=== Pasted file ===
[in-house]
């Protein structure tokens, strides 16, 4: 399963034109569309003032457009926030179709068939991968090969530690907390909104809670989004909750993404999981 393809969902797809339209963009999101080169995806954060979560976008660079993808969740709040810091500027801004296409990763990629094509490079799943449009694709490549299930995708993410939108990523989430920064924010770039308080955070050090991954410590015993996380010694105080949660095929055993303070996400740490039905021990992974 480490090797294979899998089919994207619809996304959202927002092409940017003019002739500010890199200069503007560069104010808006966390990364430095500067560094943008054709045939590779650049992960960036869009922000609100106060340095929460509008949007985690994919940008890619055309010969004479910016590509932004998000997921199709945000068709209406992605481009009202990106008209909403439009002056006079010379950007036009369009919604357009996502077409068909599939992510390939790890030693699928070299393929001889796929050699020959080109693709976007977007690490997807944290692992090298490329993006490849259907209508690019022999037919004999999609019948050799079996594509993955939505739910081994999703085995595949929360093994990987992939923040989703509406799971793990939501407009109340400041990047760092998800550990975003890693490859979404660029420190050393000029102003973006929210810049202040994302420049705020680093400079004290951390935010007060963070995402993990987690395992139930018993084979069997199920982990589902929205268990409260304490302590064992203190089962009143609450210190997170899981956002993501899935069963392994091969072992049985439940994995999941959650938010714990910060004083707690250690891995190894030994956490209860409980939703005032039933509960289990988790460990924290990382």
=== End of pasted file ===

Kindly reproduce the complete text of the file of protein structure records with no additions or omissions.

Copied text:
[in-house]
């Protein structure tokens, strides 16, 4: 399963034109569309003032457009926030179709068939991968090969530690907390909104809670989004909750993404999981 393809969902797809339209963009999101080169995806954060979560976008660079993808969740709040810091500027801004296409990763990629094509490079799943449009694709490549299930995708993410939108990523989430920064924010770039308080955070050090991954410590015993996380010694105080949660095929055993303070996400740490039905021990992974 480490090797294979899998089919994207619809996304959202927002092409940017003019002739500010890199200069503007560069104010808006966390990364430095500067560094943008054709045939590779650049992960960036869009922000609100106060340095929460509008949007985690994919940008890619055309010969004479910016590509932004998000997921199709945000068709209406992605481009009202990106008209909403439009002056006079010379950007036009369009919604357009996502077409068909599939992510390939790890030693699928070299393929001889796929050699020959080109693709976007977007690490997807944290692992090298490329993006490849259907209508690019022999037919004999999609019948050799079996594509993955939505739910081994999703085995595949929360093994990987992939923040989703509406799971793990939501407009109340400041990047760092998800550990975003890693490859979404660029420190050393000029102003973006929210810049202040994302420049705020680093400079004290951390935010007060963070995402993990987690395992139930018993084979069997199920982990589902929205268990409260304490302590064992203190089962009143609450210190997170899981956002993501899935069963392994091969072992049985439940994995999941959650938010714990910060004083707690250690891995190894030994956490209860409980939703005032039933509960289990988790460990924290990382």